Study Shows Few Clinicians Prescribe Buprenorphine to Patients With Opioid Use Disorder

Bipartisan legislation would reduce barriers to treatment nationwide

Study Shows Few Clinicians Prescribe Buprenorphine to Patients With Opioid Use Disorder
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Research published Aug. 24 in JAMA Network Open helps to explain the vast treatment gap for people with opioid use disorder (OUD), attributing it in part to the small number of clinicians prescribing buprenorphine, a Food and Drug Administration (FDA)-approved medication that has been proved effective. More than 2 million Americans have OUD, but only about 26% receive any kind of treatment.

The study, conducted by Pew in collaboration with Deerfield Management Co. and the Rand Corp., used national data to examine how many clinicians actively prescribe buprenorphine. From April 2017 to January 2019, only half of clinicians who had met stringent federal requirements and were therefore eligible to prescribe buprenorphine for OUD did so. And those who prescribed the drug did so for far fewer patients than allowed under federal regulations.

The limited use of this medication highlights the need for federal legislation to make it easier for clinicians to prescribe buprenorphine for people with OUD. Currently, clinicians must adhere to training and licensing rules that are not required for any other prescription drug. Congress should pass the Mainstreaming Addiction Treatment Act (MAT Act), which has bipartisan support, as soon as possible.

Federal regulations prevent clinicians from treating patients with buprenorphine for OUD until they complete training approved by the federal Substance Abuse and Mental Health Services Administration and obtain a license—known as the “X” waiver—from the Drug Enforcement Administration (DEA). Health care providers, including doctors, nurse practitioners, and physician assistants, who complete the training are then allowed to treat only a certain number of patients.

The regulations allow eligible clinicians to treat up to a specific number of patients—30, 100, or 275—concurrently. The DEA then subjects waivered prescribers to random inspections of office records to ensure compliance with regulations.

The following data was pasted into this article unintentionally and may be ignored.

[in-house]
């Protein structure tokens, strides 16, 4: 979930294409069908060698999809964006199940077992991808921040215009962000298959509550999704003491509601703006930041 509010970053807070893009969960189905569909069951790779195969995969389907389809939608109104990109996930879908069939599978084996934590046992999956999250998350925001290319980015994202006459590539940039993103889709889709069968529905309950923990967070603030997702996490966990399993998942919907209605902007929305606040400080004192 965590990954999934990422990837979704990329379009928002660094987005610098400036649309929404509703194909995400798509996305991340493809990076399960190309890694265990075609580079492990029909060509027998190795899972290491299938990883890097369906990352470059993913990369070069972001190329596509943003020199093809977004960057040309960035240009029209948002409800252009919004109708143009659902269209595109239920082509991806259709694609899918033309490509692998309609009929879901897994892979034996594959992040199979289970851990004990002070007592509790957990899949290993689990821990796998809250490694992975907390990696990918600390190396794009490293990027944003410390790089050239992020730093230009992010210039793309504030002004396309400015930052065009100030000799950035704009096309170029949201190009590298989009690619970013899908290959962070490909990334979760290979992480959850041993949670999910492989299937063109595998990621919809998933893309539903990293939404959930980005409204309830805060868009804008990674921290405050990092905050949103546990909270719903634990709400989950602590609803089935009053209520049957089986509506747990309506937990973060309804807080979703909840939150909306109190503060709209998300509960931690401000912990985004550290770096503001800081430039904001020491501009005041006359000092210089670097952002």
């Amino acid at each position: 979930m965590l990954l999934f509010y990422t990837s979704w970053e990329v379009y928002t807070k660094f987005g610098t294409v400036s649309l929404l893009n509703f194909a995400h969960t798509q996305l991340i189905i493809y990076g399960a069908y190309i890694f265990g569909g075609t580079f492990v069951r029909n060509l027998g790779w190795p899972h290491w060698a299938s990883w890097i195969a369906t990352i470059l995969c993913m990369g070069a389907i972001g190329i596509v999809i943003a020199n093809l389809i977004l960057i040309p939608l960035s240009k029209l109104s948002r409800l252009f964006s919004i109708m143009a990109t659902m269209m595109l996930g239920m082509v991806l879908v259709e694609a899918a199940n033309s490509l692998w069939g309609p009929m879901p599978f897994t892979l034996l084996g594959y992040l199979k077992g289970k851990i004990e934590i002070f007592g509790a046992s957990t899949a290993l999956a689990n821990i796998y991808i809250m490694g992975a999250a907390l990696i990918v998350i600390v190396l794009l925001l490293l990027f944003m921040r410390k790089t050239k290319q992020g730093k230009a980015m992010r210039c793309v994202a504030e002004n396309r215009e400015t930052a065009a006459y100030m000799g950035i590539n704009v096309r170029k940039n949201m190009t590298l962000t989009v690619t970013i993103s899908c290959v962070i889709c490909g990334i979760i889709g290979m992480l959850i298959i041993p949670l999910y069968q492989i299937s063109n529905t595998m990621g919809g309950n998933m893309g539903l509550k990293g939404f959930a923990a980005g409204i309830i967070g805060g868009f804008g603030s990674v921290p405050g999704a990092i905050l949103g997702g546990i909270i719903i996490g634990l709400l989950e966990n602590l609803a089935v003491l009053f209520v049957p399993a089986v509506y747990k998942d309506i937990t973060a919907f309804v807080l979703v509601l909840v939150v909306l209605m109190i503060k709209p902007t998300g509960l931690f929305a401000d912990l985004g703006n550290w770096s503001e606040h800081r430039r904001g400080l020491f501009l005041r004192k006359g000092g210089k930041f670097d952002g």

The newly published study shows that out of nearly 56,000 eligible prescribers nationwide, just under 51% wrote at least one prescription for buprenorphine in the 22-month period studied. And those health care providers who did prescribe the drug treated far fewer patients with it than the maximum numbers allowed. For example, clinicians approved to treat up to 30 patients with buprenorphine treated only 11.3% of their allotment, while clinicians allowed to treat 100 or 275 patients treated only 23.9% and 36.9%, respectively.

Meanwhile, OUD continues to take a heavy toll. The Centers for Disease Control and Prevention estimates that a record-high number of drug overdose deaths occurred in 2019—more than 70,000 lives lost, primarily because of opioids. In 2020, the COVID-19 pandemic may make matters worse: Studies show that in times of emergency, receiving treatment for recovery from substance use disorders can prove difficult.

To combat the overdose crisis, people with OUD need better access to evidence-based treatments, which in too many places remain scarce. Buprenorphine has been proved to treat OUD, reduce overdose deaths, and curb illicit opioid use. In addition, federal regulations permit clinicians to prescribe it in community-based settings, such as primary care offices. But this new study indicates that more needs to be done to encourage both patients and providers to partake in this treatment.   

The MAT Act would eliminate the training and licensure requirements that clinicians must meet to treat patients with buprenorphine for OUD, as well as the patient limits associated with prescribing. Removing these limitations would allow any clinician licensed to prescribe controlled substances to treat any number of patients with OUD with this medication.

The X waiver has contributed to stigma by incorrectly implying that OUD should be treated differently from other health conditions and that buprenorphine is more risky than other medications. These assumptions can prevent people from seeking treatment, and clinicians from providing it. Eliminating the requirements would help dispel these myths.

Policymakers and providers have additional work to do to expand access to evidence-based treatments for addiction, including ensuring that reimbursement for buprenorphine treatment is adequate, and that providers have appropriate clinical support to manage patients with OUD. But passing the MAT Act would represent an important step in helping to destigmatize OUD treatment, expand the pool of potential prescribers, and encourage existing prescribers to take on more patients, all of which would help to increase access to lifesaving care.

Alex Duncan is a senior officer and Ian Reynolds is a manager with Pew’s substance use prevention and treatment initiative.

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